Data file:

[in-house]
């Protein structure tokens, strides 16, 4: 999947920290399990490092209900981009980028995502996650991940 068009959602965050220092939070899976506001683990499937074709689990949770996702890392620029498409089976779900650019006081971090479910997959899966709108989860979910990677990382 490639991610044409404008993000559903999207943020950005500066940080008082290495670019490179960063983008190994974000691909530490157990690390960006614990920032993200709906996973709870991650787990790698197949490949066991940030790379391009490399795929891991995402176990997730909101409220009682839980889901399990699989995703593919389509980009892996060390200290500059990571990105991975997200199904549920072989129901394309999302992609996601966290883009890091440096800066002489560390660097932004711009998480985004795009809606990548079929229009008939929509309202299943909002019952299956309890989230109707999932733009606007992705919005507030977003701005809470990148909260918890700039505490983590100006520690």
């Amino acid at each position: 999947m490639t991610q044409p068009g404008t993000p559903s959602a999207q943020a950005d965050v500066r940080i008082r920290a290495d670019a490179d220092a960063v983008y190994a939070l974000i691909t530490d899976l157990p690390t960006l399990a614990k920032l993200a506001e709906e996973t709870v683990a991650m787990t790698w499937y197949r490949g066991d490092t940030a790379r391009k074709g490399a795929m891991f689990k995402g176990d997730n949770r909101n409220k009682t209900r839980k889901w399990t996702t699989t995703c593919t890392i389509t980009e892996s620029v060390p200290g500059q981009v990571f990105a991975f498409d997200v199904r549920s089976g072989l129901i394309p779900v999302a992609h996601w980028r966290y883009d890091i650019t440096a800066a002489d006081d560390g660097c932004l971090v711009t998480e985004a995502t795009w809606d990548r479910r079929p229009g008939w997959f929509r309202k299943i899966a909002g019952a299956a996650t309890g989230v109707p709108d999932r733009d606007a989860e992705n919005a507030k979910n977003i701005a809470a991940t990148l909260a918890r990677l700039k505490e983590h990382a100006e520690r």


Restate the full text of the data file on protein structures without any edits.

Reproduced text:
[in-house]
């Protein structure tokens, strides 16, 4: 999947920290399990490092209900981009980028995502996650991940 068009959602965050220092939070899976506001683990499937074709689990949770996702890392620029498409089976779900650019006081971090479910997959899966709108989860979910990677990382 490639991610044409404008993000559903999207943020950005500066940080008082290495670019490179960063983008190994974000691909530490157990690390960006614990920032993200709906996973709870991650787990790698197949490949066991940030790379391009490399795929891991995402176990997730909101409220009682839980889901399990699989995703593919389509980009892996060390200290500059990571990105991975997200199904549920072989129901394309999302992609996601966290883009890091440096800066002489560390660097932004711009998480985004795009809606990548079929229009008939929509309202299943909002019952299956309890989230109707999932733009606007992705919005507030977003701005809470990148909260918890700039505490983590100006520690």
């Amino acid at each position: 999947m490639t991610q044409p068009g404008t993000p559903s959602a999207q943020a950005d965050v500066r940080i008082r920290a290495d670019a490179d220092a960063v983008y190994a939070l974000i691909t530490d899976l157990p690390t960006l399990a614990k920032l993200a506001e709906e996973t709870v683990a991650m787990t790698w499937y197949r490949g066991d490092t940030a790379r391009k074709g490399a795929m891991f689990k995402g176990d997730n949770r909101n409220k009682t209900r839980k889901w399990t996702t699989t995703c593919t890392i389509t980009e892996s620029v060390p200290g500059q981009v990571f990105a991975f498409d997200v199904r549920s089976g072989l129901i394309p779900v999302a992609h996601w980028r966290y883009d890091i650019t440096a800066a002489d006081d560390g660097c932004l971090v711009t998480e985004a995502t795009w809606d990548r479910r079929p229009g008939w997959f929509r309202k299943i899966a909002g019952a299956a996650t309890g989230v109707p709108d999932r733009d606007a989860e992705n919005a507030k979910n977003i701005a809470a991940t990148l909260a918890r990677l700039k505490e983590h990382a100006e520690r």